Poke Munch, Now Open in Creve Coeur, Gives Poke a Midwestern Twist

by

comment
"Maui's Fury" features Scottish salmon and ahi yellowfin tuna. Fresh avocado and other greens and special sushi rice help bring the dish together. - TOM HELLAUER
  • Tom Hellauer
  • "Maui's Fury" features Scottish salmon and ahi yellowfin tuna. Fresh avocado and other greens and special sushi rice help bring the dish together.

Nadeem Hosseini’s first venture into the food industry, as owner of the new restaurant Poke Munch (630 North New Ballas Road, Creve Coeur; 314-556-2670), came after working in the non-emergency medical transport industry.

“After seeing how debilitating health can be, I wanted to open a restaurant that’s clean, healthy and trendy,” Hosseini says.

Hosseini first tried poke while visiting Hawaii in 2016 for his brother-in-law’s wedding. His appreciation for the diced raw fish dish grew during several business trips.

Like his own family, which spent time in Iran and India before immigrating to the United States, Poke Munch offers a fusion of several flavors. In a single dish, you can eat Scottish salmon, Japanese sushi rice and homemade sauces crafted by Hosseini’s mother and chef James Choi.



James Choi worked in sushi for 25 years before Hosseini convinced him to move from Chicago to St. Louis to be Poke Munch's chef. - TOM HELLAUER
  • Tom Hellauer
  • James Choi worked in sushi for 25 years before Hosseini convinced him to move from Chicago to St. Louis to be Poke Munch's chef.

But while the counter-service restaurant opened only a few weeks ago, it's already tweaked the menu to please its St. Louis County customers. (The city of St. Louis has seen three poke spots open in the last year; this appears to be the first in the suburbs.) Hosseini and Choi added cooked meat options, such as tempura-battered chicken tenders and shrimp. The pair cut traditional poke sauces such as shoyu and ponzu, opting for mirin and soy-based sauces.

“We are in the Midwest, some of those [traditional poke] flavors did not sit very well, so we had to cater to our customers,” Hosseini says.

There remain plenty of options for the sushi and poke lovers, though. Poke Munch’s homemade unagi sauce takes Choi two days to make before it can grace a customer’s nori burrito or bowl. And if you're into raw fish, you can still get that. The difference is now your less adventurous friends have options too. (And so do vegans and vegetarians — chef Choi offers a variety of tofu dishes.)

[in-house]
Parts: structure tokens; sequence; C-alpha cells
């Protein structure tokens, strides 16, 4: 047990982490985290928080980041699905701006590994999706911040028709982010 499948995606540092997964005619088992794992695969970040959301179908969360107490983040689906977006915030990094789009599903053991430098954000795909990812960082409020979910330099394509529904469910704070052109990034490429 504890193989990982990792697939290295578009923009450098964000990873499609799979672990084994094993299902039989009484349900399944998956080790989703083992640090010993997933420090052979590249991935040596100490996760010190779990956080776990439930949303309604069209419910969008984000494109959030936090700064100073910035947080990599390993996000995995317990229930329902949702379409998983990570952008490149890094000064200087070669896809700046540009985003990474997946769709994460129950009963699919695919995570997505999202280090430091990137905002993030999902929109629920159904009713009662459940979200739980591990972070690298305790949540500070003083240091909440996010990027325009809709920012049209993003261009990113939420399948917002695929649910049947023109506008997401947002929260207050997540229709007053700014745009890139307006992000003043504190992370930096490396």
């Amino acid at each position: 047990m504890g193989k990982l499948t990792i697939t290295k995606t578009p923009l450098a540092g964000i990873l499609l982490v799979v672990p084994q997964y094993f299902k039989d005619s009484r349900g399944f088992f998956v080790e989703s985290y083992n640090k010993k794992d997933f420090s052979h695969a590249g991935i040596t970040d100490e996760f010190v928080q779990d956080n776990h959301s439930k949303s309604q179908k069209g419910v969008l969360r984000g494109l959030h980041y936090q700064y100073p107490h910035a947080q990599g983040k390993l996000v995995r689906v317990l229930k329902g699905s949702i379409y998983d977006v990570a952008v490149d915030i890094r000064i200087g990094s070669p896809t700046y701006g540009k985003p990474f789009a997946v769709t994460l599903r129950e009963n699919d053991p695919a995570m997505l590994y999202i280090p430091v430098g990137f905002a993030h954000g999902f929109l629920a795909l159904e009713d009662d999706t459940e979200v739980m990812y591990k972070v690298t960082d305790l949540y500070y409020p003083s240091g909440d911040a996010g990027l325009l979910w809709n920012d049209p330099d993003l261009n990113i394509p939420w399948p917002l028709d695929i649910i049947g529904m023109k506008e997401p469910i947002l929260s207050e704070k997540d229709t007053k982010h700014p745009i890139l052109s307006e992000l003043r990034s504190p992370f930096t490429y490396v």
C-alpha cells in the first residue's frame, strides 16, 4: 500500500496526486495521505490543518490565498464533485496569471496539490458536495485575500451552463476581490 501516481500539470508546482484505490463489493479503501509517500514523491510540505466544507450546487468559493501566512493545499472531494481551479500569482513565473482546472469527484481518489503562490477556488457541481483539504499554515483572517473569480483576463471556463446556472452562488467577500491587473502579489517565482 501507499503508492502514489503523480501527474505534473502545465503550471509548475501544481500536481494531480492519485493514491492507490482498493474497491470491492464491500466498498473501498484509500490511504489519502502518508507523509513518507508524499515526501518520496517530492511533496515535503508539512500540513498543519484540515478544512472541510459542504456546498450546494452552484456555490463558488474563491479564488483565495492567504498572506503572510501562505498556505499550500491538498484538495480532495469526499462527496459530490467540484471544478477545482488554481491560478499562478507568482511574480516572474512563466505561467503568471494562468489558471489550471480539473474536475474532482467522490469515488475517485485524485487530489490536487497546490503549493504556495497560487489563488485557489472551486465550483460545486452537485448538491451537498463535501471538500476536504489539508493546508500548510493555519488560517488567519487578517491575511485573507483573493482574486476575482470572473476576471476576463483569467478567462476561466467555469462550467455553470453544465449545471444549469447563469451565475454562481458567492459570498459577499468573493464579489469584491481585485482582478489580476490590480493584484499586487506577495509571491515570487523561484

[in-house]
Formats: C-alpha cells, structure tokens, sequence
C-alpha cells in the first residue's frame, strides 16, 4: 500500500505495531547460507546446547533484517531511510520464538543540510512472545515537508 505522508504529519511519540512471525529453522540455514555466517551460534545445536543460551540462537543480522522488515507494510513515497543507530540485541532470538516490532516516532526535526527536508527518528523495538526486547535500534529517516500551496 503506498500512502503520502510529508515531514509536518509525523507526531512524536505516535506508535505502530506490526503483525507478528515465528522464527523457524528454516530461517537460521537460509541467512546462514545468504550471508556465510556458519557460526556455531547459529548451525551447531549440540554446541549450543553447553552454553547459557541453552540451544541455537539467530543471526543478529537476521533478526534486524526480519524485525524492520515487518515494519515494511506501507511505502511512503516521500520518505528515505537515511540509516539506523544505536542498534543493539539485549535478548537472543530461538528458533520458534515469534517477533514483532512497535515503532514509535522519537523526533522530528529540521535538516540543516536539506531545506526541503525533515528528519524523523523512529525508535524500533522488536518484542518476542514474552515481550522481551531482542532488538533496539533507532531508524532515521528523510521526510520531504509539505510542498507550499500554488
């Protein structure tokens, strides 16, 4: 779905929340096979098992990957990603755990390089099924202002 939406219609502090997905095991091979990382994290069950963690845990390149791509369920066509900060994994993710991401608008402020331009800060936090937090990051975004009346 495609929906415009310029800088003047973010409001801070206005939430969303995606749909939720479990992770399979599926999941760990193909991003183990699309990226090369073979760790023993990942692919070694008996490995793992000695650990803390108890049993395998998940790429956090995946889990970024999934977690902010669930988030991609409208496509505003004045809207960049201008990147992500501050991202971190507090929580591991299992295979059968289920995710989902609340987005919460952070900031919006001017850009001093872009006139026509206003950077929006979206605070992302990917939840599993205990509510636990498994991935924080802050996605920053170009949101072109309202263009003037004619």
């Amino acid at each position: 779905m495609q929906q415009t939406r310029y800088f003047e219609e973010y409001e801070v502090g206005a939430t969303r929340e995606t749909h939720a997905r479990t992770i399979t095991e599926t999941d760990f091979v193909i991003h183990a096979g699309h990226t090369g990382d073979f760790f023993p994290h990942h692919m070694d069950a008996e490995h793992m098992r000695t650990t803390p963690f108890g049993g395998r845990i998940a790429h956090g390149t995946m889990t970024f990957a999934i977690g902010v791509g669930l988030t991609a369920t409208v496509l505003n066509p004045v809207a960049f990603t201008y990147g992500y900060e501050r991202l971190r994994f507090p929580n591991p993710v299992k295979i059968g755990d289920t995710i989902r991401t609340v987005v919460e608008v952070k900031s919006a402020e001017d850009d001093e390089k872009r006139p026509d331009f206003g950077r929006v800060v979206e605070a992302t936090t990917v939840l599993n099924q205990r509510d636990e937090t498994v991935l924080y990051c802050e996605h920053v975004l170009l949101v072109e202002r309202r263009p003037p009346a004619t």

Chef James Choi's signature nori burritos include "Maui's Fury," left, and "the Avocoloco." - TOM HELLAUER
  • Tom Hellauer
  • Chef James Choi's signature nori burritos include "Maui's Fury," left, and "the Avocoloco."
Patrons can choose from five signature items—all available in nori burritos or in bowls. More adventurous can build their own bowl or nori burrito, choosing from an array of dozens of colorful, fresh ingredients. Sides such as tofu fries and sweet potato waffle fries are also available.

Craft fountain sodas from Stubborn Soda with no artificial sweeteners or several glass bottled sodas and health drinks pair nicely with meals.

Nanoleaf fish along the counter are sensitive to sound, lighting up to the rhythm of music in a variety of colorful displays. - TOM HELLAUER
  • Tom Hellauer
  • Nanoleaf fish along the counter are sensitive to sound, lighting up to the rhythm of music in a variety of colorful displays.
Under the wavy cedarwood counter made by local carpenter Joseph Bross, colorful fish made of Nanoleaf lead customers through the line while lighting up in rhythm to the eatery's soundtrack. “We play a bit of every music,” Hosseini says. When chef Choi is the DJ, he says, that means '80s classics.

Metallic epoxy floors make customers feel like they are walking on water, while fish-scale tiles behind the counter from designer Ted Baker add to the ocean motif. Local surrealist painter Phil Jarvis will be painting a mural over the wall adjacent to the counter shortly and Hosseini is in the market for a large cedar surfboard to add more color to Poke Munch’s interior.

Poke Munch is holding its grand opening October 15. It's open daily from 11 a.m. to 8 p.m. Scroll down for more photos.

Poke Munch's signature bowls feature a variety of proteins for all diets, including (top) sweet chili tofu on top, soy marinated chicken fingers (bottom left) and tempura-battered shrimp (bottom right). - TOM HELLAUER
  • Tom Hellauer
  • Poke Munch's signature bowls feature a variety of proteins for all diets, including (top) sweet chili tofu on top, soy marinated chicken fingers (bottom left) and tempura-battered shrimp (bottom right).
Hosseini hopes to add a mural soon from local surrealist painter Phil Jarvis and a large cedar surfboard. - TOM HELLAUER
  • Tom Hellauer
  • Hosseini hopes to add a mural soon from local surrealist painter Phil Jarvis and a large cedar surfboard.
Poke Munch has been in soft opening; its coming soon sign will come down on October 15th's grand opening. - TOM HELLAUER
  • Tom Hellauer
  • Poke Munch has been in soft opening; its coming soon sign will come down on October 15th's grand opening.